Small Group Tools
Contemporary Comments 2012
Personal Evangelism and Witnessing
Text: Acts 4:13, 14; John 1:37-50; Psalm 139; 1 Peter 3:1-15; John 4:37, 38.
“Do you believe in Jesus Christ?” It seems a simple question to answer. But when Dr. Samuel Sih was asked this question during China’s Cultural Revolution, he knew his answer could be a life or death answer. Yet he said to the Red Guard, “I believe.” He was then beaten and his house ransacked.
Two years later, “Running Dogs” came and occupied his house. They accused Samuel of poking out the eyes of a newspaper picture of Chairman Moa. Although he denied this charge, the police came to his house and arrested him.
In jail the other prisoners laughed at him and insulted him. He was the only prisoner who openly professed faith in Jesus Christ. One prisoner told him, “If I were judge, I would have you put to death!” Nearly a year-and-a-half later, it was finally discovered who actually did tamper with the newspaper picture, and Samuel was released.
Most people would have gone into hiding to make sure their Christianity wasn’t in the spotlight. But not Samuel Sih. He wrote a letter to Chairman Mao and also to a scientist and biology professor, advocating for freedom of worship. Atheism was the only belief allowed, and all churches were closed. His letters were intercepted and Samuel was sent back to prison.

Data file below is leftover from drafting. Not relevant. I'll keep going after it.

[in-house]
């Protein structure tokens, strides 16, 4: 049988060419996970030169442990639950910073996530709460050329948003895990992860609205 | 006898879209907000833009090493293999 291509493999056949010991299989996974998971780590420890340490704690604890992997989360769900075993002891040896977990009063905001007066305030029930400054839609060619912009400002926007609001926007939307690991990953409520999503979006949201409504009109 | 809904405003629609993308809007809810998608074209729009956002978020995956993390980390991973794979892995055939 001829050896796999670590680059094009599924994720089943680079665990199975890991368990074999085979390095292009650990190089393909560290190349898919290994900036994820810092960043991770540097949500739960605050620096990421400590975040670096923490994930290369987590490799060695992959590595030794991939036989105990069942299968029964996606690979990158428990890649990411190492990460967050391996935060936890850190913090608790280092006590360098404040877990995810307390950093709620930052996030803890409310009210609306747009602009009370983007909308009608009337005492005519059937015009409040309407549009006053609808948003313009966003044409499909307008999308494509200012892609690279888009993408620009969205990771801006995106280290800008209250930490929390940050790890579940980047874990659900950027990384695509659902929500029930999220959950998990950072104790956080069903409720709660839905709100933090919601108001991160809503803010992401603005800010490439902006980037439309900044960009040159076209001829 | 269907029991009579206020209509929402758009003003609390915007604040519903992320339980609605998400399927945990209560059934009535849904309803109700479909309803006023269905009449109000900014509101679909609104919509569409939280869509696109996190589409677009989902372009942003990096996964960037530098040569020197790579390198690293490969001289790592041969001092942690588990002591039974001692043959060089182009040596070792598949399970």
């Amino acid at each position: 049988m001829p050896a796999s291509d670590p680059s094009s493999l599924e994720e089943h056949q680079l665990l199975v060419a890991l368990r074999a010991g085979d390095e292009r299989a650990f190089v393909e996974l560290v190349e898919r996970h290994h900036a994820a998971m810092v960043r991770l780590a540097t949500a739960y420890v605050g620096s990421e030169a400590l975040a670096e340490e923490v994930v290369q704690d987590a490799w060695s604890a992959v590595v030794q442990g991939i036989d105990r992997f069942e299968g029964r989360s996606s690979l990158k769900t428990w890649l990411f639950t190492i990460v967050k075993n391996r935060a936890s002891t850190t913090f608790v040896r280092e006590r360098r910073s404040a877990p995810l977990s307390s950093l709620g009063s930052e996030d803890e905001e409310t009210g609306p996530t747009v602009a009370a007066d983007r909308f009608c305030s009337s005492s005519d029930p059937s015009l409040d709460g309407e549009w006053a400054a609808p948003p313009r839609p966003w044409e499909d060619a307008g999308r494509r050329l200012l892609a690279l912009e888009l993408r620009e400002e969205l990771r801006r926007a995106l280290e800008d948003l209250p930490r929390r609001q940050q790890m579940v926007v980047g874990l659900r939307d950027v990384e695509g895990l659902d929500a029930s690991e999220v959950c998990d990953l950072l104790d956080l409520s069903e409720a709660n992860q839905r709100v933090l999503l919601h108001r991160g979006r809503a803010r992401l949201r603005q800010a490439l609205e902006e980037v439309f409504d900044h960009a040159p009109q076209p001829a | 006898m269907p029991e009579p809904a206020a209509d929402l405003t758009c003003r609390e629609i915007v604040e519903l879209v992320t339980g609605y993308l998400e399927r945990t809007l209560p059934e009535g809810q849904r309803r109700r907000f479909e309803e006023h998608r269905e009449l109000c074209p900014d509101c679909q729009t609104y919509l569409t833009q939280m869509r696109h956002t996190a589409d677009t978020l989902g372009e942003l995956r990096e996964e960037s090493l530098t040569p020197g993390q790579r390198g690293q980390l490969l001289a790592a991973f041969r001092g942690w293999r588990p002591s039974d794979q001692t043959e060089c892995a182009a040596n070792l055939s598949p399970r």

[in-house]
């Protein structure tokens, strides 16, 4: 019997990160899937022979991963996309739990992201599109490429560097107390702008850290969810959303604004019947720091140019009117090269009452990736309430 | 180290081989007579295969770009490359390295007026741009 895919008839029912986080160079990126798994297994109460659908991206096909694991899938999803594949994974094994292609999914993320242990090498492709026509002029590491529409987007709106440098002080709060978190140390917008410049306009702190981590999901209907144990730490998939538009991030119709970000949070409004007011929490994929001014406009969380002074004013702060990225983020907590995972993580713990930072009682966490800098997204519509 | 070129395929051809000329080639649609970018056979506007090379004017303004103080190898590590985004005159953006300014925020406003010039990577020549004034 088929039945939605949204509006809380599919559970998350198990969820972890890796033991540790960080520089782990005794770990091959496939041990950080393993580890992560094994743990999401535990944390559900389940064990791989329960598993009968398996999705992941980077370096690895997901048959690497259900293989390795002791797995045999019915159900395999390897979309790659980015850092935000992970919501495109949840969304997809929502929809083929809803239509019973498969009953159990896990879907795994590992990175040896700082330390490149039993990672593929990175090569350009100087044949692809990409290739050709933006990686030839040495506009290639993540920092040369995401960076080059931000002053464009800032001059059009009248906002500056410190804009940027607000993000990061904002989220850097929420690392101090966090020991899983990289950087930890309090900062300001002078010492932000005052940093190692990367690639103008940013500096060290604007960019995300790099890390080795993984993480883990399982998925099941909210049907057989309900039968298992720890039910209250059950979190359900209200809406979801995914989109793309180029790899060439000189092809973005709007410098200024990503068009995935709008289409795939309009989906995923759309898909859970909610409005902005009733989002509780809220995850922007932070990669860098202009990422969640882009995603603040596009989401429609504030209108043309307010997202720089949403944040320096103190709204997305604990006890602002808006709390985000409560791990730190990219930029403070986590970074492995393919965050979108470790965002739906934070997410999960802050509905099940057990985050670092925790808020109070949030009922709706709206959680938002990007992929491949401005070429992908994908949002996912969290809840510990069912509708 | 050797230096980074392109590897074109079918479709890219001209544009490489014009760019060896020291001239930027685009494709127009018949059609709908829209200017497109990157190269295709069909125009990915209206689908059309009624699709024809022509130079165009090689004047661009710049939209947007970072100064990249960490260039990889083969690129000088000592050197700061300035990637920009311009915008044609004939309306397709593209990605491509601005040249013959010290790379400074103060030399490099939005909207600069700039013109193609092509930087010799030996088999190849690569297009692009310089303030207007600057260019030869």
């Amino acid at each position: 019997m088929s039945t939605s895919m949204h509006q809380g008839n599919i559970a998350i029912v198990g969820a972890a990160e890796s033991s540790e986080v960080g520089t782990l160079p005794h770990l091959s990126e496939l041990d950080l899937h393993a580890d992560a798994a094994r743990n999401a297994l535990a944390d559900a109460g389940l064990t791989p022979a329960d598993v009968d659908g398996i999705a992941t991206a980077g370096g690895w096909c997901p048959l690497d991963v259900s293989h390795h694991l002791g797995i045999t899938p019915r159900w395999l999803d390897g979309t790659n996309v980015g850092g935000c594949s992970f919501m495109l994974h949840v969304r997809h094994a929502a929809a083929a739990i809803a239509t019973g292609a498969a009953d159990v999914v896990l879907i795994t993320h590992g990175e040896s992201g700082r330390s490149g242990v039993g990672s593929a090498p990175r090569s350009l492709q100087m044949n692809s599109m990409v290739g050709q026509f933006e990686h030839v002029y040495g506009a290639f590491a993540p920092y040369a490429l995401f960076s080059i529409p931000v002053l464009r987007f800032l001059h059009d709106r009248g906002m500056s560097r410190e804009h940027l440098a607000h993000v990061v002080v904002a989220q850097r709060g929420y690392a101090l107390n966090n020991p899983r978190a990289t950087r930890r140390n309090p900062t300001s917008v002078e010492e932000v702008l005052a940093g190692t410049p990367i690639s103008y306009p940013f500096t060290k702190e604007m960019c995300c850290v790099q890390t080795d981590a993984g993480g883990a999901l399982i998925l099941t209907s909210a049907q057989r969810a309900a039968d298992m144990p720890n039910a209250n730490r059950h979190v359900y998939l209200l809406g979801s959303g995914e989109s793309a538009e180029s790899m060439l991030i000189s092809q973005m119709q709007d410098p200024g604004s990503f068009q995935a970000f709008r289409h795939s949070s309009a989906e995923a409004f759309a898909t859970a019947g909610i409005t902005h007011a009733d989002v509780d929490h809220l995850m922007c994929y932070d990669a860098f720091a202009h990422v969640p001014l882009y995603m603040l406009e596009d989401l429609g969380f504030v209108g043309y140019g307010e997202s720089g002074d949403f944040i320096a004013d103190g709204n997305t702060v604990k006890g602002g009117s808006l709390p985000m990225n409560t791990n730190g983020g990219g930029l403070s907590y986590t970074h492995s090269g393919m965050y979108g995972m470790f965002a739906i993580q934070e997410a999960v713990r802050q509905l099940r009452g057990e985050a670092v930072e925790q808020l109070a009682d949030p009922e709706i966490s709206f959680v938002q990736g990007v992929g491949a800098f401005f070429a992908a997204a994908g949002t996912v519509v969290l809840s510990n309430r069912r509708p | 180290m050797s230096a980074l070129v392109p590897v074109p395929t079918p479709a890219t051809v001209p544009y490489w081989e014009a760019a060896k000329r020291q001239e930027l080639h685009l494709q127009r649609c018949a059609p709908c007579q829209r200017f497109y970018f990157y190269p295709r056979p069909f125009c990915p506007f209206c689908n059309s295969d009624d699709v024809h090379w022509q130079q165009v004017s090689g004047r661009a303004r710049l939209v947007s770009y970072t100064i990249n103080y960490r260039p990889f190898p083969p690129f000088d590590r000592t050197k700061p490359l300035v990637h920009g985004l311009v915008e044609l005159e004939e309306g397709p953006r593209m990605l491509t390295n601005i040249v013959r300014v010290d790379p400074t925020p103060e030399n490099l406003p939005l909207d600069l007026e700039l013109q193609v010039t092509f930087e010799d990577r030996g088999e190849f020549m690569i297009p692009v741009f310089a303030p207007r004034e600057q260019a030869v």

After a year in prison he was brought before the authorities and asked a familiar question: “Do you believe in Jesus Christ?” He simply answered, “I do.” Samuel says, “They discovered that it was useless to keep me there anymore. I would not deny my faith. And they decided to release me.” He was released without having a “title” placed on him.1
Samuel Sih’s personal testimony is a remarkable one. But when you think about it, aren’t all personal testimonies remarkable? Isn’t it remarkable that a sinner can be saved by grace? Yet some of us use the excuse that we don’t have a dramatic conversion story, so we don’t witness. Here are some other common excuses: pride, fear of failure, fear of rejection, fear of incompetence, fear of ignorance, and fear of ridicule. Most seem to be fear-based.2
But we can’t let these fears stop us from telling others what Jesus has done in our lives. And that’s exactly what your personal testimony is: telling the story of how Jesus saved you. Even if you were born into a Christian home, there was still a time when you chose to give your life to Jesus. Maybe it was during a week-of-prayer meeting, at summer camp, or in the privacy of your own home.
Think of witnessing as sharing these three steps: 1) Your life before you knew Jesus, 2) How you came to know Jesus, and 3) Your life after you accepted Jesus as your Savior. As this week’s memory text says, God has chosen us: “ ‘You are My witnesses,’ says the Lord, ‘and My servant whom I have chosen’ ” (Isaiah 43:10). We are chosen. Chosen by God to witness to a world that desperately needs a Savior.